A well defined integration strategy is essential for any organisation tackling digital transformation. Even if we don’t see it as digital transformation, it is still the essence of valuing connected data, processes and systems in the organisation. It is much more than a strategic choice of a vendor technology, and for many organisations is increasingly becoming part of their competitive edge in their market.
An integration strategy is a framework for making decisions about integration and for selecting the right capabilities to address the organisation’s needs. Success in integration is about developing a capability, which for some organisations may legitimately mean procuring the capability as part of their integration strategy.
Benefits of an Integration Strategy
Gives the organisation a prioritised roadmap for development of capability and delivery of automation
Enables the organisation to make sound decisions about integration
Elevates the discipline and capability in the organisation
Allows the organisation to better plan other application/systems investments in the organisation
Enables the organisation to get to a point where it can leverage it competitively
How to develop an integration strategy
The work to develop an integration strategy starts with assessing your current capability, tooling and understanding what you need to align with the organisation’s strategy. We need to value the business processes and prioritise the needs for automation, connected systems and data across the organisation.
With data and integration so intrinsically entwined, it is difficult to be successful in integration without a strong data foundation. This means solid data models. Canonical data models or business object models are key to abstracting the physical data models of systems deployed from the way the organisation understands and refers to data or entities. That doesn’t necessarily mean embarking on a full blown data analysis and modelling exercise across an entire organisation. You can build and model data in an agile or iterative manner as long as you capture the data pertinent to the entire process being automated/integrated.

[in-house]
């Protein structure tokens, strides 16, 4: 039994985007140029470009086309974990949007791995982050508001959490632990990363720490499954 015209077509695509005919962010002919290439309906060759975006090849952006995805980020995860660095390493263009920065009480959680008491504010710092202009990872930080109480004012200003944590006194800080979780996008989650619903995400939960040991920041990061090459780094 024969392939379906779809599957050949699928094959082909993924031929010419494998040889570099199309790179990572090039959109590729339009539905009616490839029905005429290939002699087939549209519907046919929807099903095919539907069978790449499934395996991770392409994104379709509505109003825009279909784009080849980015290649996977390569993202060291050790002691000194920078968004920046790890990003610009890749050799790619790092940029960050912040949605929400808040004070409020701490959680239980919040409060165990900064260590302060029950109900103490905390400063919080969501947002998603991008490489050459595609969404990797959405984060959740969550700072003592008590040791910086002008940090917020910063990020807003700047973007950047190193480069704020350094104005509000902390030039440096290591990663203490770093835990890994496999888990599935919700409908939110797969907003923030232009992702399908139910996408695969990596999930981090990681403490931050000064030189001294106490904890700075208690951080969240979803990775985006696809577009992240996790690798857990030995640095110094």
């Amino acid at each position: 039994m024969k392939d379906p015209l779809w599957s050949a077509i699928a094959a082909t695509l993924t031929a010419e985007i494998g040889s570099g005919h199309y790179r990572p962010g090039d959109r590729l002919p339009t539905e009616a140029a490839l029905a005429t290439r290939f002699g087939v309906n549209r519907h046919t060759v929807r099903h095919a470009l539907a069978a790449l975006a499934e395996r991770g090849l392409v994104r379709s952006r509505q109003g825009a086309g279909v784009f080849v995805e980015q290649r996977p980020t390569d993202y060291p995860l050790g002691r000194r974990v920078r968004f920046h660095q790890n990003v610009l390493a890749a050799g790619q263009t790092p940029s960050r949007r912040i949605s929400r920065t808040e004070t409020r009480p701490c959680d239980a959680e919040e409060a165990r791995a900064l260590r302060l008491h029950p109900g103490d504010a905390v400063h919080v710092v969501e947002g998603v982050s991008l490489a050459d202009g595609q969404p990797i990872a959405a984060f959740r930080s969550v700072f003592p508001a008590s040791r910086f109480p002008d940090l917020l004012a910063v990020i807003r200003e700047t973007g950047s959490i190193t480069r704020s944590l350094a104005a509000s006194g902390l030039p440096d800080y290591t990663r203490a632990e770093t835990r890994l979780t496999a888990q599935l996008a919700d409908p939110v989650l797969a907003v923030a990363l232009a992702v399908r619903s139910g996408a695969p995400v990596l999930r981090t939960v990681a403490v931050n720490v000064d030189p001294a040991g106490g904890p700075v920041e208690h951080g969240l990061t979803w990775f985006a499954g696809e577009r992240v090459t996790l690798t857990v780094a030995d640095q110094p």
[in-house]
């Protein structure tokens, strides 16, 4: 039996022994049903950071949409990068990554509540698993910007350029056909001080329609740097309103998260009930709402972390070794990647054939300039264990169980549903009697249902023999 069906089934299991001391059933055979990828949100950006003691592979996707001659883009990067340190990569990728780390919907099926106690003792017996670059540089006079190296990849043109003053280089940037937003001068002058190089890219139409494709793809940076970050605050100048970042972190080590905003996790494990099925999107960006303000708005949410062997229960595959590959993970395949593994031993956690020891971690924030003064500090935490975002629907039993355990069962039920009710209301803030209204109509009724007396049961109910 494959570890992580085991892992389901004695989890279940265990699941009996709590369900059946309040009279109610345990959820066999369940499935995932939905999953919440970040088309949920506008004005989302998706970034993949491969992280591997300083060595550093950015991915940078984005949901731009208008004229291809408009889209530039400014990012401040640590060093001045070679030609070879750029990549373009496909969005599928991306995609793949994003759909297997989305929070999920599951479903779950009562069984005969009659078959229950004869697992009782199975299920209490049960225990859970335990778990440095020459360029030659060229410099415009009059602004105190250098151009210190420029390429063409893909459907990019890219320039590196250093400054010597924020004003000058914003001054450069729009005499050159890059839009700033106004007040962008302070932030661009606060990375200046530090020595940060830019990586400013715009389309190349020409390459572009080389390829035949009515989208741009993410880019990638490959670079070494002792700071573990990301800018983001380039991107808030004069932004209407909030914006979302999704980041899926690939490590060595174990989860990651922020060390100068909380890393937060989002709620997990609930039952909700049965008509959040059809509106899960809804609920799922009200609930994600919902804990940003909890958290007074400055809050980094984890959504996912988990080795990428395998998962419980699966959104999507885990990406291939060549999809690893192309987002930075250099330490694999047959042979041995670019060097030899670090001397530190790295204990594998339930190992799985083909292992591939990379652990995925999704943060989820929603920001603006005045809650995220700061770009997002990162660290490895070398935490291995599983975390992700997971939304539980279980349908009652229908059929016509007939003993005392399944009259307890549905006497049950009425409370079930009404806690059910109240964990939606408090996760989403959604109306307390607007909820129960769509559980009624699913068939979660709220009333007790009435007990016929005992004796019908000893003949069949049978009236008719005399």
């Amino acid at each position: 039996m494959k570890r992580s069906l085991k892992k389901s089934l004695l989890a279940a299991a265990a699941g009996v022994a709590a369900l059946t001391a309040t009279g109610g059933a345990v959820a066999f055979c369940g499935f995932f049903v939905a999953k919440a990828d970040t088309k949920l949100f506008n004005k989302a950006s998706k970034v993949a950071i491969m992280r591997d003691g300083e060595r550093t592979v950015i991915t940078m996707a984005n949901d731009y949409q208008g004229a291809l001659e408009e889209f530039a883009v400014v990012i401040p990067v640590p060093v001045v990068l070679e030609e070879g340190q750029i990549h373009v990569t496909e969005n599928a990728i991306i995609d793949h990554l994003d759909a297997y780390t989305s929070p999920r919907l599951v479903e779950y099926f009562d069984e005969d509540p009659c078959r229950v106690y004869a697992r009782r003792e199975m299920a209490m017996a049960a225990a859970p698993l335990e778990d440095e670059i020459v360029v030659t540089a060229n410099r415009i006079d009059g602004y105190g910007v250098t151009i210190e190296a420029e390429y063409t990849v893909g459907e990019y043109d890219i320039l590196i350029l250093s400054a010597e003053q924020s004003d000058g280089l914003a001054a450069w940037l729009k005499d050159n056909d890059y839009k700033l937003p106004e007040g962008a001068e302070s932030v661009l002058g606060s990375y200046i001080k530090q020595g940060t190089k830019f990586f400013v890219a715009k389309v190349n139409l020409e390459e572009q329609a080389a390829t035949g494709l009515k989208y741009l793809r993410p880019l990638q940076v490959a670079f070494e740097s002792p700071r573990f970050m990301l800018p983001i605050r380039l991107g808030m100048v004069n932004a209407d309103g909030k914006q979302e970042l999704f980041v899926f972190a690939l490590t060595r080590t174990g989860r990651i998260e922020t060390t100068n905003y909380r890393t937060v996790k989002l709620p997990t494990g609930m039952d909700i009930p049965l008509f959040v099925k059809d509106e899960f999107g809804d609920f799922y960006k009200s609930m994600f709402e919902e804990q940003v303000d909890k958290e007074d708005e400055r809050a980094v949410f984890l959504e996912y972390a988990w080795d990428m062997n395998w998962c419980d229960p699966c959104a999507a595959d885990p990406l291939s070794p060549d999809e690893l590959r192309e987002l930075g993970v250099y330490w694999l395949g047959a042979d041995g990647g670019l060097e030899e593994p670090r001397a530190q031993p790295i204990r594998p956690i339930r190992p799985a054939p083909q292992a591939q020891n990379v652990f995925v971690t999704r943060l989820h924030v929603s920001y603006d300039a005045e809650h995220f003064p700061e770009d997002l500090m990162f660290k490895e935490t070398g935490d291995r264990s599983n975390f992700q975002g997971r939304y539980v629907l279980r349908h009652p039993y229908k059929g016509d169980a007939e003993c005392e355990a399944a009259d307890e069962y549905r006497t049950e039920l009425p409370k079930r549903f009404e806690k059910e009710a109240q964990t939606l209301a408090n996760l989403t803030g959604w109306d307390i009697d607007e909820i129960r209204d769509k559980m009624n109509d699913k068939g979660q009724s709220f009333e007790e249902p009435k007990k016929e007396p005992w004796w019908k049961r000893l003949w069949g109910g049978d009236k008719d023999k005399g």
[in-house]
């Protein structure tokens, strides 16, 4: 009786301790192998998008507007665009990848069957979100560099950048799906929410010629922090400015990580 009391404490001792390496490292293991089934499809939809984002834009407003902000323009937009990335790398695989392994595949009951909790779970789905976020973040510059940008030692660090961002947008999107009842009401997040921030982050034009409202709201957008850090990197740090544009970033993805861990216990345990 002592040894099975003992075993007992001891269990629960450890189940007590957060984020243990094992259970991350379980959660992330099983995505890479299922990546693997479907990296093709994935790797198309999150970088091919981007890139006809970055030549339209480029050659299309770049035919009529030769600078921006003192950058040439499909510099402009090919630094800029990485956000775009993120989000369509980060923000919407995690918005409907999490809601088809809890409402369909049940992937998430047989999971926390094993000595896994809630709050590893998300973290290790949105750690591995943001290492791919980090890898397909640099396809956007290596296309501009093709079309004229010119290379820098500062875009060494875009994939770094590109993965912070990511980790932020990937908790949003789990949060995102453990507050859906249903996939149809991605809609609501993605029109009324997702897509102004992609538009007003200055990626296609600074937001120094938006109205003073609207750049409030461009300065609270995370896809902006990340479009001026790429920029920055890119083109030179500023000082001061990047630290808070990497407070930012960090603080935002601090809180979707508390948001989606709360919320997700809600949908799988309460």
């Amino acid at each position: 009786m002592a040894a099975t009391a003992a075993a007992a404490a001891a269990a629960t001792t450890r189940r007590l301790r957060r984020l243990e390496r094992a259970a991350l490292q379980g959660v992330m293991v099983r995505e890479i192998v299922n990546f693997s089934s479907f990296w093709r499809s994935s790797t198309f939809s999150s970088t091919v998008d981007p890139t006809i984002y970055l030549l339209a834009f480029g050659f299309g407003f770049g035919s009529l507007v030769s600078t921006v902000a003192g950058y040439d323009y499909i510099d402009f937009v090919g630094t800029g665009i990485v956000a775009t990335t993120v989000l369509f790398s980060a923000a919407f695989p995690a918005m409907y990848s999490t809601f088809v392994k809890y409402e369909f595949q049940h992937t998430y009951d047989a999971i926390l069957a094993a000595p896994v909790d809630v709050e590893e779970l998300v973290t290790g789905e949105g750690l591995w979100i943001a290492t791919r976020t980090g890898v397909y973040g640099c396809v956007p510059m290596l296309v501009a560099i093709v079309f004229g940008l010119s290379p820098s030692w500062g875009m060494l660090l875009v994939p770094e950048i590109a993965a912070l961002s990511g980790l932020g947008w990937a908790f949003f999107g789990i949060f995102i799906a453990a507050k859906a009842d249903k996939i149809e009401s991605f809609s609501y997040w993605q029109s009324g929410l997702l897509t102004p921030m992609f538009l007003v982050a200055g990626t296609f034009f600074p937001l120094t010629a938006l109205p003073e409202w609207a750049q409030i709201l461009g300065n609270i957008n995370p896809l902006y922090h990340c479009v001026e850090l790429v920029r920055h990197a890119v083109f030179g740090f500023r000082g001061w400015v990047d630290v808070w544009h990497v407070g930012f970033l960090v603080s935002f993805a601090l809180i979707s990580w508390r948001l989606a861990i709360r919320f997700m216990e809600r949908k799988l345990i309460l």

In order to understand the capability that needs to be established, it is common to break down the prioritised integration needs into one of three broad types of integration pattern:
- Data consistency – e.g. ensuring customer data in 3 different systems is the same
- Multistep process – e.g. implementing a business process like Quote-to-Cash across systems
- Composite services – e.g. a new application or services using data from multiple systems
This approach will help to categorise your functional needs in terms of technology capability.
Most larger organisations need more than one tool in their integration toolkit. Some technologies in the market lend themselves to rapid delivery of integration outcomes. Those same technologies often don’t look good at scale as a singular choice for an enterprise customer.
A diverse set of integration capabilities allows the organisation to effectively service a broader set of integration roles from integration specialist to citizen integrator and self-service integration. However, without a solid strategy and governance framework that same diverse set of capabilities can generate issues for an organisation.
Common Integration Strategy Mistakes
The most common mistake organisations make is the absence of an integration strategy. That doesn’t necessarily mean that a given integration initiative will not succeed, but it does mean that you are less likely to realise all the potential benefits, and over time your initiatives will become more costly and ineffective.
Other common mistakes
- Failing to understand the value to the business of the capability
- Thinking of product choice as strategy or that one tool fits the jobs
- Failing to enable more integrators in the organisation.
- Treating it as part of your application strategy
- Failing to establish a basis for valuing integration projects
- Not addressing the foundations for success
- Viewing integration as a point problem rather than a strategic opportunity
- Failing to apply governance to it or understanding what can be done by whom and when
In a connected world, where our customers and partners expect and rate organisations based on the connected experience they receive, an organisation’s integration capability is its core enabler to ‘connected’.
At Chakray, we help organisations of all sizes establish effective integration strategies. There are tech giants in the market today that can enter any market they choose to focus on. For them, ‘connected’ is table stakes. We believe our role in the market is to make it table stakes for everyone else.
You May Be Interested In…
Further information and reading on subjects related to this page.